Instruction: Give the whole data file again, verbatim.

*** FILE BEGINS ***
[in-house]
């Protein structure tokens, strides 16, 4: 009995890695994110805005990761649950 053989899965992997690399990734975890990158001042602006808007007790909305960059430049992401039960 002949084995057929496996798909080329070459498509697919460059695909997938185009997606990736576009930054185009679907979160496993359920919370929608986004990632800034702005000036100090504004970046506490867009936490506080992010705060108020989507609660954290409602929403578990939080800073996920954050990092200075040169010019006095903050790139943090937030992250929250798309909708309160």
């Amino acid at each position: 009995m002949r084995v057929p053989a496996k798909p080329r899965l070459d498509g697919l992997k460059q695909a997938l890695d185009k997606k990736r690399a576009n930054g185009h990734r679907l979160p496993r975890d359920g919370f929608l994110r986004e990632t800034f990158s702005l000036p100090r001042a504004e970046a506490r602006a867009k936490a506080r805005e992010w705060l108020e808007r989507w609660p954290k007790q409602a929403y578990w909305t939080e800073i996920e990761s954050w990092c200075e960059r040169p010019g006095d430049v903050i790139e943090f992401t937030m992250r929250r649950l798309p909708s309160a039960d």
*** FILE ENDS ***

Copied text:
[in-house]
């Protein structure tokens, strides 16, 4: 009995890695994110805005990761649950 053989899965992997690399990734975890990158001042602006808007007790909305960059430049992401039960 002949084995057929496996798909080329070459498509697919460059695909997938185009997606990736576009930054185009679907979160496993359920919370929608986004990632800034702005000036100090504004970046506490867009936490506080992010705060108020989507609660954290409602929403578990939080800073996920954050990092200075040169010019006095903050790139943090937030992250929250798309909708309160």
């Amino acid at each position: 009995m002949r084995v057929p053989a496996k798909p080329r899965l070459d498509g697919l992997k460059q695909a997938l890695d185009k997606k990736r690399a576009n930054g185009h990734r679907l979160p496993r975890d359920g919370f929608l994110r986004e990632t800034f990158s702005l000036p100090r001042a504004e970046a506490r602006a867009k936490a506080r805005e992010w705060l108020e808007r989507w609660p954290k007790q409602a929403y578990w909305t939080e800073i996920e990761s954050w990092c200075e960059r040169p010019g006095d430049v903050i790139e943090f992401t937030m992250r929250r649950l798309p909708s309160a039960d």